Transparency, Regulation and …

Rapoport's three-step plan for restoring confidence

Most readers don’t get to see newswire copy, which is available only to subscribers at a price we can’t afford. (Dow Jones: That’s a hint. And don’t forget we’re tax-deductible.)

Michael Rapoport, a columnist for Dow Jones Newswires, offers pretty simple advice for restoring investor to the financial system — so simple it may even strike some as radical, especially his last point, until you start to think about it.

Pull the curtain back, all the way, on what’s in those toxic mortgage

That’s right: complete transparency. Here’s why:

Even after months of write-downs, banks’ balance sheets are still clogged with illiquid, risky securities, many based on subprime mortgages or other garbage. The dozen or so largest banks and financial institutions alone have about $600 billion in “Level 3” securities — the especially risky securities for which there is no market, which are valued using their owners’ own models.

No one outside a particular bank can tell if those models are accurate or not, so no one can tell if the securities are properly valued or overvalued. Banks can’t be sure about who’s healthy and who’s not.


So let’s help make them sure — by requiring public disclosure of every scrap of information about these securities, as some other commentators have suggested. Disclose what’s in them — the mortgage loans or other assets on which the securities are based. Disclose how they’re performing — how much money the underlying assets are taking in, and how many of them have gone bad. Complete transparency.

That would allow third parties to evaluate the assets on their own. Buyers would emerge for the better assets, and those who hold the worse assets would be exposed. Confidence about who banks can safely lend to and who investors can trust would be bolstered.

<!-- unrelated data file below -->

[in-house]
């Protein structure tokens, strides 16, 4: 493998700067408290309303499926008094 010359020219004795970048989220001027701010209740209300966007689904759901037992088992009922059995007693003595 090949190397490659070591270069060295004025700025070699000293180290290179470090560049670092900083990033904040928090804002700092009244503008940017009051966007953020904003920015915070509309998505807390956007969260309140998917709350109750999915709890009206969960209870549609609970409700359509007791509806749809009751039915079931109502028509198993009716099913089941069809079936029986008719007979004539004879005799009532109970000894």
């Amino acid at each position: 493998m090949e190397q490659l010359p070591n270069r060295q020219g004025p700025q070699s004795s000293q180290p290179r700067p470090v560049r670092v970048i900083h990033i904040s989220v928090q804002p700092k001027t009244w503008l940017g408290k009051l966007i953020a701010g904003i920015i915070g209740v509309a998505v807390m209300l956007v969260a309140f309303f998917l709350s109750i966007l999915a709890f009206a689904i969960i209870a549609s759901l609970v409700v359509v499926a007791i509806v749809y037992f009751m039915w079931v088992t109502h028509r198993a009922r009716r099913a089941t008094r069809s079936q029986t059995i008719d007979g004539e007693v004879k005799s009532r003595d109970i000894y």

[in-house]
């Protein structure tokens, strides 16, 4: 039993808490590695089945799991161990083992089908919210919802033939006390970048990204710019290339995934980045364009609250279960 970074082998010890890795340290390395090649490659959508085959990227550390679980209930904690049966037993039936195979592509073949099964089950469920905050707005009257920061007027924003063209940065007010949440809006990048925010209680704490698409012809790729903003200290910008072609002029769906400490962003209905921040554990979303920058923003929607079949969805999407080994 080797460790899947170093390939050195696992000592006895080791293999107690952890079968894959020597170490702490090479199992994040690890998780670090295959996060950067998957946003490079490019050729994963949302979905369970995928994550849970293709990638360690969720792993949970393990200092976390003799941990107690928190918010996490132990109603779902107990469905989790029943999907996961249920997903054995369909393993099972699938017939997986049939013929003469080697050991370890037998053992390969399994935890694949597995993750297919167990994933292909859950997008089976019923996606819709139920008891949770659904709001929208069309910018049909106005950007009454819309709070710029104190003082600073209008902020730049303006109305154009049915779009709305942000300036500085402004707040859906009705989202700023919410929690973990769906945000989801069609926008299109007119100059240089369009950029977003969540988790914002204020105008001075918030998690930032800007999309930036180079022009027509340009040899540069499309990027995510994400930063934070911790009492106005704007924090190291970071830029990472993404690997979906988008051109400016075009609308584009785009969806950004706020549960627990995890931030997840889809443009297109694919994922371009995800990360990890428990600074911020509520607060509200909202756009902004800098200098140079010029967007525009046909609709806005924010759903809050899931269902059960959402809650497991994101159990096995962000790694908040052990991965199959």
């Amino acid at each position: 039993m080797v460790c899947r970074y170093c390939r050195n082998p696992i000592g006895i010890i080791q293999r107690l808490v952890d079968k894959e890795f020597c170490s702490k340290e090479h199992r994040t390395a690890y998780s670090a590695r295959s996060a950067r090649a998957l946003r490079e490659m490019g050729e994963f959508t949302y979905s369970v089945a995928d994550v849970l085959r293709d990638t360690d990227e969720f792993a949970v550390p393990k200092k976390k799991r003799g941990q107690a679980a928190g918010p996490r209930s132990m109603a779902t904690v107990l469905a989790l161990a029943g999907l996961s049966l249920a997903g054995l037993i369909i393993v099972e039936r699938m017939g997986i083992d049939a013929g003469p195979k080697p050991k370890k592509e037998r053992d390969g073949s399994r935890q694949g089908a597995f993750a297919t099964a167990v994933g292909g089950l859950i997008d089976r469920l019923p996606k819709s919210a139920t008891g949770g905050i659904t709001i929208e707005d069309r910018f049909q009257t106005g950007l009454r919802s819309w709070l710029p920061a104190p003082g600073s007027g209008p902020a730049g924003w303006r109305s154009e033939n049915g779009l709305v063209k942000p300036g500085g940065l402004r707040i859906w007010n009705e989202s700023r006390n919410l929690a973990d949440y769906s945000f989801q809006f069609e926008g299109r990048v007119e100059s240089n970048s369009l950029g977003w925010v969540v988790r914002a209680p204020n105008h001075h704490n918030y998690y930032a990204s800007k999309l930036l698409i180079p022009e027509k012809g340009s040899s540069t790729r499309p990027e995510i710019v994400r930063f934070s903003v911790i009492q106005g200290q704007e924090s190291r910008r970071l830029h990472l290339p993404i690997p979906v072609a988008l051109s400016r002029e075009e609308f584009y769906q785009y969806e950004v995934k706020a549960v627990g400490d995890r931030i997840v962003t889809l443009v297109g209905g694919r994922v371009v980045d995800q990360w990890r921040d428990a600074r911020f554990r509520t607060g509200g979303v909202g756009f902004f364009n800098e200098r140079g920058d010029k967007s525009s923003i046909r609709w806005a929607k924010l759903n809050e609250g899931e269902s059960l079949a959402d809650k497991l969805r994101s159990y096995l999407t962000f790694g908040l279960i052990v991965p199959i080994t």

Some of these ideas have been bandied around, including by Bloomberg’s Jonathan Weil, and to some extent by Dennis Berman of The Wall Street Journal.


Take a big, concrete step toward tougher regulation.

He recommends starting with credit-default swaps—those insurance contracts on debt going bad that don’t require anyone to actually hold debt to take out insurance and gamble on it.


More broadly, any major step toward better regulation of banking and markets would help reassure jittery banks that it’s safe to lend again. While there’s plenty of disagreement about who most needs regulating and how, there seems to be a widespread feeling that better regulation could have prevented or softened this crisis. A solid start in that direction might be just the thing to bolster confidence.

Of course.


Indict somebody big. Quickly.

Finally. Dang.

One big reason Main Street is skeptical of the Wall Street bailout, and has pulled its money out of the market, is its sense that the bankers and executives who caused the crisis are getting away with it. The bankers and executives haven’t faced any sanctions. They’re still rich even though their companies’ stocks have tanked. They’re getting money from the government to prop up their companies. Meanwhile, ordinary people are losing their jobs, homes and retirement savings.

Investors want to see someone held accountable — and so authorities should move quickly to file charges against a chief executive or other bigwig who misled investors or otherwise broke the law in the course of the crisis. If that constitutes “making an example” of someone, so be it. No need to suggest names; anyone who’s followed this crisis for more than five minutes won’t have trouble compiling a list of possible candidates.

He emphasizes that this isn’t about scapegoating, but accountability. He adds helpfully:

The government may get there yet. Lehman Brothers Holdings Inc. (LEHMQ), American International Group Inc. (AIG), Fannie Mae (FNM), Freddie Mac (FRE) and Washington Mutual Inc. (WAMUQ)—all of which collapsed or required government bailout—are under investigation.

And I would add: How about indictments of some of the bigwigs who misled not only investors but borrowers, a circumstance that, the best evidence shows, happened on a mass scale during the bad old days of the bubble, especially in ‘05 and ‘06. The FBI’s lender-fraud probe is now up to 26 companies. Let’s get cracking.

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Dean Starkman Dean Starkman runs The Audit, CJR's business section, and is the author of The Watchdog That Didn't Bark: The Financial Crisis and the Disappearance of Investigative Journalism (Columbia University Press, January 2014). Follow Dean on Twitter: @deanstarkman.